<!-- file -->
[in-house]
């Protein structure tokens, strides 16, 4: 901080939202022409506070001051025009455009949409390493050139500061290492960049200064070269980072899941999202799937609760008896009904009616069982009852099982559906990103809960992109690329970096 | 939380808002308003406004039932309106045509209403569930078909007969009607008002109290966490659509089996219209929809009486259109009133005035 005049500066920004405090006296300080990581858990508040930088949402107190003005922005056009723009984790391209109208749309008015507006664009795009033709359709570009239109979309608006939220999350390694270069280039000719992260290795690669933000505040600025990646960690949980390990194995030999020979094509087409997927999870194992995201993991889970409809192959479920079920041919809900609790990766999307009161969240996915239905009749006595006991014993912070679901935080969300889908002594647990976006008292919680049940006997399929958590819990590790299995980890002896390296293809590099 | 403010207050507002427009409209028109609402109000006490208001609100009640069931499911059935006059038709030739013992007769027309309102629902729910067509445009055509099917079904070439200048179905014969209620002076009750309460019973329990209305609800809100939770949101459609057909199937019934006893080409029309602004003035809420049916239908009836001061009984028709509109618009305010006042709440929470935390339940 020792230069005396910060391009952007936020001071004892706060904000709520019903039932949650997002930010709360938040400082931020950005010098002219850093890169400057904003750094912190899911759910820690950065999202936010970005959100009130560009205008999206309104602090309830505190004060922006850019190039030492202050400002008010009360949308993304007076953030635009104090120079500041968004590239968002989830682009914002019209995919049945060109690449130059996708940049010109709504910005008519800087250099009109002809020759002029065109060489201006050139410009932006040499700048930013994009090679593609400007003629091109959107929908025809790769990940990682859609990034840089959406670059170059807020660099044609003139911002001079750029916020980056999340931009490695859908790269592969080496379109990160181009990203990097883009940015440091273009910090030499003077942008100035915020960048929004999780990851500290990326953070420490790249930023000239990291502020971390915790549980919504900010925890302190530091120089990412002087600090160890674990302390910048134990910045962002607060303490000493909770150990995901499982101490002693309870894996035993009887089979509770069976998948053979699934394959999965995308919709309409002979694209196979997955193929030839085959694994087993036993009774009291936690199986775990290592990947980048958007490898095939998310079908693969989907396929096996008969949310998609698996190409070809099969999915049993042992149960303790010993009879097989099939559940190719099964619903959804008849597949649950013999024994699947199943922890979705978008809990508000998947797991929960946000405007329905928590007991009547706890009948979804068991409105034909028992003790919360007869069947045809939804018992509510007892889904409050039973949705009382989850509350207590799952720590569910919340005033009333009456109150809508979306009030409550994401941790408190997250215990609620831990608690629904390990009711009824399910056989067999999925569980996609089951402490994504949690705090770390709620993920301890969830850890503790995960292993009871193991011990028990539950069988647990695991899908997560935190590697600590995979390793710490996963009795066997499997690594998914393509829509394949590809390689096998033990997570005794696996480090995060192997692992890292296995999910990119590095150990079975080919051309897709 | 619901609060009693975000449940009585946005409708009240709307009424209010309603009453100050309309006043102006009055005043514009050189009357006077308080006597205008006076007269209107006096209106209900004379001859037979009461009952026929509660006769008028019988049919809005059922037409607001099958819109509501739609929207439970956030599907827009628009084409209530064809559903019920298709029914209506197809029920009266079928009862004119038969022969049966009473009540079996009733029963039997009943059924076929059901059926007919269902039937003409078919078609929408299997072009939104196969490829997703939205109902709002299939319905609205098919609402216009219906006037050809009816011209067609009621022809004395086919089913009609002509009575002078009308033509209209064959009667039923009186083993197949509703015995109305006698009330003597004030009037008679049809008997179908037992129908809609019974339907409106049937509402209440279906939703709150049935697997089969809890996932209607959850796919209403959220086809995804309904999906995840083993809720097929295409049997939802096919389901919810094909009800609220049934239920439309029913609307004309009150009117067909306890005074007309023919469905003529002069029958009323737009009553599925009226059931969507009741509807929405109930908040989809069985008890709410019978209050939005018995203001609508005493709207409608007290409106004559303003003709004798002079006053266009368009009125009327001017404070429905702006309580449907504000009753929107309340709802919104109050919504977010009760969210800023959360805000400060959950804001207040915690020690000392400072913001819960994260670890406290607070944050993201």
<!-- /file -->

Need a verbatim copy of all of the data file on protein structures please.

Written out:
[in-house]
């Protein structure tokens, strides 16, 4: 901080939202022409506070001051025009455009949409390493050139500061290492960049200064070269980072899941999202799937609760008896009904009616069982009852099982559906990103809960992109690329970096 | 939380808002308003406004039932309106045509209403569930078909007969009607008002109290966490659509089996219209929809009486259109009133005035 005049500066920004405090006296300080990581858990508040930088949402107190003005922005056009723009984790391209109208749309008015507006664009795009033709359709570009239109979309608006939220999350390694270069280039000719992260290795690669933000505040600025990646960690949980390990194995030999020979094509087409997927999870194992995201993991889970409809192959479920079920041919809900609790990766999307009161969240996915239905009749006595006991014993912070679901935080969300889908002594647990976006008292919680049940006997399929958590819990590790299995980890002896390296293809590099 | 403010207050507002427009409209028109609402109000006490208001609100009640069931499911059935006059038709030739013992007769027309309102629902729910067509445009055509099917079904070439200048179905014969209620002076009750309460019973329990209305609800809100939770949101459609057909199937019934006893080409029309602004003035809420049916239908009836001061009984028709509109618009305010006042709440929470935390339940 020792230069005396910060391009952007936020001071004892706060904000709520019903039932949650997002930010709360938040400082931020950005010098002219850093890169400057904003750094912190899911759910820690950065999202936010970005959100009130560009205008999206309104602090309830505190004060922006850019190039030492202050400002008010009360949308993304007076953030635009104090120079500041968004590239968002989830682009914002019209995919049945060109690449130059996708940049010109709504910005008519800087250099009109002809020759002029065109060489201006050139410009932006040499700048930013994009090679593609400007003629091109959107929908025809790769990940990682859609990034840089959406670059170059807020660099044609003139911002001079750029916020980056999340931009490695859908790269592969080496379109990160181009990203990097883009940015440091273009910090030499003077942008100035915020960048929004999780990851500290990326953070420490790249930023000239990291502020971390915790549980919504900010925890302190530091120089990412002087600090160890674990302390910048134990910045962002607060303490000493909770150990995901499982101490002693309870894996035993009887089979509770069976998948053979699934394959999965995308919709309409002979694209196979997955193929030839085959694994087993036993009774009291936690199986775990290592990947980048958007490898095939998310079908693969989907396929096996008969949310998609698996190409070809099969999915049993042992149960303790010993009879097989099939559940190719099964619903959804008849597949649950013999024994699947199943922890979705978008809990508000998947797991929960946000405007329905928590007991009547706890009948979804068991409105034909028992003790919360007869069947045809939804018992509510007892889904409050039973949705009382989850509350207590799952720590569910919340005033009333009456109150809508979306009030409550994401941790408190997250215990609620831990608690629904390990009711009824399910056989067999999925569980996609089951402490994504949690705090770390709620993920301890969830850890503790995960292993009871193991011990028990539950069988647990695991899908997560935190590697600590995979390793710490996963009795066997499997690594998914393509829509394949590809390689096998033990997570005794696996480090995060192997692992890292296995999910990119590095150990079975080919051309897709 | 619901609060009693975000449940009585946005409708009240709307009424209010309603009453100050309309006043102006009055005043514009050189009357006077308080006597205008006076007269209107006096209106209900004379001859037979009461009952026929509660006769008028019988049919809005059922037409607001099958819109509501739609929207439970956030599907827009628009084409209530064809559903019920298709029914209506197809029920009266079928009862004119038969022969049966009473009540079996009733029963039997009943059924076929059901059926007919269902039937003409078919078609929408299997072009939104196969490829997703939205109902709002299939319905609205098919609402216009219906006037050809009816011209067609009621022809004395086919089913009609002509009575002078009308033509209209064959009667039923009186083993197949509703015995109305006698009330003597004030009037008679049809008997179908037992129908809609019974339907409106049937509402209440279906939703709150049935697997089969809890996932209607959850796919209403959220086809995804309904999906995840083993809720097929295409049997939802096919389901919810094909009800609220049934239920439309029913609307004309009150009117067909306890005074007309023919469905003529002069029958009323737009009553599925009226059931969507009741509807929405109930908040989809069985008890709410019978209050939005018995203001609508005493709207409608007290409106004559303003003709004798002079006053266009368009009125009327001017404070429905702006309580449907504000009753929107309340709802919104109050919504977010009760969210800023959360805000400060959950804001207040915690020690000392400072913001819960994260670890406290607070944050993201």